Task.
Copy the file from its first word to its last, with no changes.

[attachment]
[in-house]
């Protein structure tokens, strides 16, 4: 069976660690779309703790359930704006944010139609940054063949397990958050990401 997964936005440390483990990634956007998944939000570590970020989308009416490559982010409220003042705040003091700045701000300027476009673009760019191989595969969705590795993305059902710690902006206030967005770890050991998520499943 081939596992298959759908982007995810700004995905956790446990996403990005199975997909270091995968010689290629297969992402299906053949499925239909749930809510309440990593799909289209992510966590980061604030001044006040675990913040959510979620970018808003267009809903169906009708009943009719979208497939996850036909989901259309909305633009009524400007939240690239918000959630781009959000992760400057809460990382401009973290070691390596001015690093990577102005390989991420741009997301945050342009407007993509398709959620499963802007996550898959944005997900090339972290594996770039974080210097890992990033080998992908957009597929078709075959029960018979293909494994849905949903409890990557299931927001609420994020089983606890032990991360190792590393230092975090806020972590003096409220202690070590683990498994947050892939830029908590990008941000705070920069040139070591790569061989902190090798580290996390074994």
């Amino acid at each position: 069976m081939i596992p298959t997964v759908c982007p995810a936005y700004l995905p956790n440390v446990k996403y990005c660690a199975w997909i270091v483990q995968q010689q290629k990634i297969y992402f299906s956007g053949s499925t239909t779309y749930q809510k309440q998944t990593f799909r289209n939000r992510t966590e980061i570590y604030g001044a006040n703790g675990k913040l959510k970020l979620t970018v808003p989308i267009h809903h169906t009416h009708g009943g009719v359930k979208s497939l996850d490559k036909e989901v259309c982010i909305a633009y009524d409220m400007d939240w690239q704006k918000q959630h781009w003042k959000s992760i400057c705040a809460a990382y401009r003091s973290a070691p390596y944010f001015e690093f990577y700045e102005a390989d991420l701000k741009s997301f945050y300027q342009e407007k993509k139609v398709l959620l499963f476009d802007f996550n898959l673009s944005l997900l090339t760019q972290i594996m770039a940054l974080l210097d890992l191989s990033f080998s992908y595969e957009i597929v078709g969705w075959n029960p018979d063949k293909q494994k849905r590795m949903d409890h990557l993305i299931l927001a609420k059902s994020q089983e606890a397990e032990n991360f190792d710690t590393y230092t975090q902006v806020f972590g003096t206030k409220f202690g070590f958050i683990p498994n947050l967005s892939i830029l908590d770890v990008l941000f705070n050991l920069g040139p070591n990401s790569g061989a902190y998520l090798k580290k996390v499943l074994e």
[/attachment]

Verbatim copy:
[in-house]
């Protein structure tokens, strides 16, 4: 069976660690779309703790359930704006944010139609940054063949397990958050990401 997964936005440390483990990634956007998944939000570590970020989308009416490559982010409220003042705040003091700045701000300027476009673009760019191989595969969705590795993305059902710690902006206030967005770890050991998520499943 081939596992298959759908982007995810700004995905956790446990996403990005199975997909270091995968010689290629297969992402299906053949499925239909749930809510309440990593799909289209992510966590980061604030001044006040675990913040959510979620970018808003267009809903169906009708009943009719979208497939996850036909989901259309909305633009009524400007939240690239918000959630781009959000992760400057809460990382401009973290070691390596001015690093990577102005390989991420741009997301945050342009407007993509398709959620499963802007996550898959944005997900090339972290594996770039974080210097890992990033080998992908957009597929078709075959029960018979293909494994849905949903409890990557299931927001609420994020089983606890032990991360190792590393230092975090806020972590003096409220202690070590683990498994947050892939830029908590990008941000705070920069040139070591790569061989902190090798580290996390074994």
């Amino acid at each position: 069976m081939i596992p298959t997964v759908c982007p995810a936005y700004l995905p956790n440390v446990k996403y990005c660690a199975w997909i270091v483990q995968q010689q290629k990634i297969y992402f299906s956007g053949s499925t239909t779309y749930q809510k309440q998944t990593f799909r289209n939000r992510t966590e980061i570590y604030g001044a006040n703790g675990k913040l959510k970020l979620t970018v808003p989308i267009h809903h169906t009416h009708g009943g009719v359930k979208s497939l996850d490559k036909e989901v259309c982010i909305a633009y009524d409220m400007d939240w690239q704006k918000q959630h781009w003042k959000s992760i400057c705040a809460a990382y401009r003091s973290a070691p390596y944010f001015e690093f990577y700045e102005a390989d991420l701000k741009s997301f945050y300027q342009e407007k993509k139609v398709l959620l499963f476009d802007f996550n898959l673009s944005l997900l090339t760019q972290i594996m770039a940054l974080l210097d890992l191989s990033f080998s992908y595969e957009i597929v078709g969705w075959n029960p018979d063949k293909q494994k849905r590795m949903d409890h990557l993305i299931l927001a609420k059902s994020q089983e606890a397990e032990n991360f190792d710690t590393y230092t975090q902006v806020f972590g003096t206030k409220f202690g070590f958050i683990p498994n947050l967005s892939i830029l908590d770890v990008l941000f705070n050991l920069g040139p070591n990401s790569g061989a902190y998520l090798k580290k996390v499943l074994e």